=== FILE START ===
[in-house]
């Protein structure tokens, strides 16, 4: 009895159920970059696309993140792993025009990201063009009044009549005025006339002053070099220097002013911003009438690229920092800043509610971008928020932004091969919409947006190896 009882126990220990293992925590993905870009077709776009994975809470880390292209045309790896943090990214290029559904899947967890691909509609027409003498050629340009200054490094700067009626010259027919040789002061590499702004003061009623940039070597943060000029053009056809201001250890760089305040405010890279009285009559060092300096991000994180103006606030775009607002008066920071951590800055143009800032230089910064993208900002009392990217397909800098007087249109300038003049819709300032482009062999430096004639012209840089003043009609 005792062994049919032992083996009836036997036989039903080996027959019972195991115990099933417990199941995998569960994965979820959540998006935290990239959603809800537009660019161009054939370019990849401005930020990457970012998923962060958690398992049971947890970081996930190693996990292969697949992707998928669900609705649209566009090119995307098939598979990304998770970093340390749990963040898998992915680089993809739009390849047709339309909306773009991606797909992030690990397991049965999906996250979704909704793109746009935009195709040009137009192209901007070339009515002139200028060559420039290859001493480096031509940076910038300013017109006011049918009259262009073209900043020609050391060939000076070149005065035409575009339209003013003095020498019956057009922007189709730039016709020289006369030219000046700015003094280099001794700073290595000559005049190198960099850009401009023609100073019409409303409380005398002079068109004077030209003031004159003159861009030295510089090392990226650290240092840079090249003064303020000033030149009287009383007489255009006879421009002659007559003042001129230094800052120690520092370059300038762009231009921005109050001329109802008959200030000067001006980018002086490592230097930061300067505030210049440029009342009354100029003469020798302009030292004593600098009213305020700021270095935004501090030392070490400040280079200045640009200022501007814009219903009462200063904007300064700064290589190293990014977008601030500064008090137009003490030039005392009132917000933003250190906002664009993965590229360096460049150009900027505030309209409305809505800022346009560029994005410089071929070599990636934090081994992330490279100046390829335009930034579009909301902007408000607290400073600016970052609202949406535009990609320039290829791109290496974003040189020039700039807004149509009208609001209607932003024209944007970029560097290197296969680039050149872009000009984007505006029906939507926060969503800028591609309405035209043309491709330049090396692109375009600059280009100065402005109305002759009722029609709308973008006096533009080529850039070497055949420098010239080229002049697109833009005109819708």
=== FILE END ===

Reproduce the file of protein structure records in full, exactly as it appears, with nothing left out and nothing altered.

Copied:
[in-house]
């Protein structure tokens, strides 16, 4: 009895159920970059696309993140792993025009990201063009009044009549005025006339002053070099220097002013911003009438690229920092800043509610971008928020932004091969919409947006190896 009882126990220990293992925590993905870009077709776009994975809470880390292209045309790896943090990214290029559904899947967890691909509609027409003498050629340009200054490094700067009626010259027919040789002061590499702004003061009623940039070597943060000029053009056809201001250890760089305040405010890279009285009559060092300096991000994180103006606030775009607002008066920071951590800055143009800032230089910064993208900002009392990217397909800098007087249109300038003049819709300032482009062999430096004639012209840089003043009609 005792062994049919032992083996009836036997036989039903080996027959019972195991115990099933417990199941995998569960994965979820959540998006935290990239959603809800537009660019161009054939370019990849401005930020990457970012998923962060958690398992049971947890970081996930190693996990292969697949992707998928669900609705649209566009090119995307098939598979990304998770970093340390749990963040898998992915680089993809739009390849047709339309909306773009991606797909992030690990397991049965999906996250979704909704793109746009935009195709040009137009192209901007070339009515002139200028060559420039290859001493480096031509940076910038300013017109006011049918009259262009073209900043020609050391060939000076070149005065035409575009339209003013003095020498019956057009922007189709730039016709020289006369030219000046700015003094280099001794700073290595000559005049190198960099850009401009023609100073019409409303409380005398002079068109004077030209003031004159003159861009030295510089090392990226650290240092840079090249003064303020000033030149009287009383007489255009006879421009002659007559003042001129230094800052120690520092370059300038762009231009921005109050001329109802008959200030000067001006980018002086490592230097930061300067505030210049440029009342009354100029003469020798302009030292004593600098009213305020700021270095935004501090030392070490400040280079200045640009200022501007814009219903009462200063904007300064700064290589190293990014977008601030500064008090137009003490030039005392009132917000933003250190906002664009993965590229360096460049150009900027505030309209409305809505800022346009560029994005410089071929070599990636934090081994992330490279100046390829335009930034579009909301902007408000607290400073600016970052609202949406535009990609320039290829791109290496974003040189020039700039807004149509009208609001209607932003024209944007970029560097290197296969680039050149872009000009984007505006029906939507926060969503800028591609309405035209043309491709330049090396692109375009600059280009100065402005109305002759009722029609709308973008006096533009080529850039070497055949420098010239080229002049697109833009005109819708």